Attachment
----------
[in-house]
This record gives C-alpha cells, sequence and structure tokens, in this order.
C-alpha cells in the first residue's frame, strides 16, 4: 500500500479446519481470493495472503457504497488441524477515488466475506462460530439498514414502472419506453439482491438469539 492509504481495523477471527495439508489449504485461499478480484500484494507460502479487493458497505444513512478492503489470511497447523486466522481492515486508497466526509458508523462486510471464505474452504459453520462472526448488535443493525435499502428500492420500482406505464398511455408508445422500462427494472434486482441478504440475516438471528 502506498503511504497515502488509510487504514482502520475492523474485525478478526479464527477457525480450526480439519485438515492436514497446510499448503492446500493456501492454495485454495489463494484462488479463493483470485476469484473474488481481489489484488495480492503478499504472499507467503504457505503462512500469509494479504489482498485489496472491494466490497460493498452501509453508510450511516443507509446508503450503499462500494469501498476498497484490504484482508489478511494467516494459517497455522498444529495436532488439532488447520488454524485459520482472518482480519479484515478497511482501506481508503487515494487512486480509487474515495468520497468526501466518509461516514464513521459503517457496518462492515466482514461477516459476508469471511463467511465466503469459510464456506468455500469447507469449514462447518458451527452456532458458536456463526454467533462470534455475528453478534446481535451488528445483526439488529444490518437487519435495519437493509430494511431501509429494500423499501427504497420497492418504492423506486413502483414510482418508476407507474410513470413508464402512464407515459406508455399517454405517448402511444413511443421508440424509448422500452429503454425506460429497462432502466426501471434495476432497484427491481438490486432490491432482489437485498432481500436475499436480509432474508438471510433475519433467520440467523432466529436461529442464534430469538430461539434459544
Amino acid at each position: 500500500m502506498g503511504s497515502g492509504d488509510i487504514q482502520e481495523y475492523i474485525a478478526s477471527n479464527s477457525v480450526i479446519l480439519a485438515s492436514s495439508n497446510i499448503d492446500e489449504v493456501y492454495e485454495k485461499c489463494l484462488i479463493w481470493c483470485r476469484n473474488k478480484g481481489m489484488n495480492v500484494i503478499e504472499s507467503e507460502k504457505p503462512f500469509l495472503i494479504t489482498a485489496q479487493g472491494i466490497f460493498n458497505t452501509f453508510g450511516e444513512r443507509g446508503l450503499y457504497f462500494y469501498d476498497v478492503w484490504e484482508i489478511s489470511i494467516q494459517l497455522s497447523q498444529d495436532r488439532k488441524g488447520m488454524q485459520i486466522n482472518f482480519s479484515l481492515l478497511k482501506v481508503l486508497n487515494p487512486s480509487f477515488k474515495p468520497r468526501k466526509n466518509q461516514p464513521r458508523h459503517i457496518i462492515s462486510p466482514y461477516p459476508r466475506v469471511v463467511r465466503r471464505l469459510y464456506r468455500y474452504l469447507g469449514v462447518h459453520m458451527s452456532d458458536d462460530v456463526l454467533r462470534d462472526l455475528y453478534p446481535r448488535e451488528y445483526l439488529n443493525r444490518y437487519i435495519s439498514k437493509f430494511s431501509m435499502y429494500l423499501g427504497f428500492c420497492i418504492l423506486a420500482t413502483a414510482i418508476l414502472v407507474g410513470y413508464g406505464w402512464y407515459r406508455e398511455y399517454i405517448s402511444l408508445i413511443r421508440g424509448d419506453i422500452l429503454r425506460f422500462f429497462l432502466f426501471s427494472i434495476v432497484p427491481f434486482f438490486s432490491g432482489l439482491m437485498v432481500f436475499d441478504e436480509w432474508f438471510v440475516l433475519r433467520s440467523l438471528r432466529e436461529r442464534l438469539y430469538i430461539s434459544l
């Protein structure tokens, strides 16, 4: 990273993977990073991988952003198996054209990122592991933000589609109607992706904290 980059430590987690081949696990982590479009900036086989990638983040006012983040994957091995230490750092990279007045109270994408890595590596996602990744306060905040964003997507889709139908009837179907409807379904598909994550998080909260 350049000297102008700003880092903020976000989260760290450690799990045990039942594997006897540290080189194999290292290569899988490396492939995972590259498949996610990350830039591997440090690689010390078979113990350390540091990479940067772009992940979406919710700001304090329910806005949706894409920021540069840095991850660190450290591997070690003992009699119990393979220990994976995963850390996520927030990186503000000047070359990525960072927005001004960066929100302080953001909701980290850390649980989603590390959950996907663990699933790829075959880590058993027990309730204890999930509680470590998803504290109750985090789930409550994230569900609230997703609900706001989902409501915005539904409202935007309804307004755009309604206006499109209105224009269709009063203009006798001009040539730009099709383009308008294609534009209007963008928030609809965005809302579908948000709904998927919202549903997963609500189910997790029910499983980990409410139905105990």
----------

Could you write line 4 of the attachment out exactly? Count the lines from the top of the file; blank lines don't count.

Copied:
Amino acid at each position: 500500500m502506498g503511504s497515502g492509504d488509510i487504514q482502520e481495523y475492523i474485525a478478526s477471527n479464527s477457525v480450526i479446519l480439519a485438515s492436514s495439508n497446510i499448503d492446500e489449504v493456501y492454495e485454495k485461499c489463494l484462488i479463493w481470493c483470485r476469484n473474488k478480484g481481489m489484488n495480492v500484494i503478499e504472499s507467503e507460502k504457505p503462512f500469509l495472503i494479504t489482498a485489496q479487493g472491494i466490497f460493498n458497505t452501509f453508510g450511516e444513512r443507509g446508503l450503499y457504497f462500494y469501498d476498497v478492503w484490504e484482508i489478511s489470511i494467516q494459517l497455522s497447523q498444529d495436532r488439532k488441524g488447520m488454524q485459520i486466522n482472518f482480519s479484515l481492515l478497511k482501506v481508503l486508497n487515494p487512486s480509487f477515488k474515495p468520497r468526501k466526509n466518509q461516514p464513521r458508523h459503517i457496518i462492515s462486510p466482514y461477516p459476508r466475506v469471511v463467511r465466503r471464505l469459510y464456506r468455500y474452504l469447507g469449514v462447518h459453520m458451527s452456532d458458536d462460530v456463526l454467533r462470534d462472526l455475528y453478534p446481535r448488535e451488528y445483526l439488529n443493525r444490518y437487519i435495519s439498514k437493509f430494511s431501509m435499502y429494500l423499501g427504497f428500492c420497492i418504492l423506486a420500482t413502483a414510482i418508476l414502472v407507474g410513470y413508464g406505464w402512464y407515459r406508455e398511455y399517454i405517448s402511444l408508445i413511443r421508440g424509448d419506453i422500452l429503454r425506460f422500462f429497462l432502466f426501471s427494472i434495476v432497484p427491481f434486482f438490486s432490491g432482489l439482491m437485498v432481500f436475499d441478504e436480509w432474508f438471510v440475516l433475519r433467520s440467523l438471528r432466529e436461529r442464534l438469539y430469538i430461539s434459544l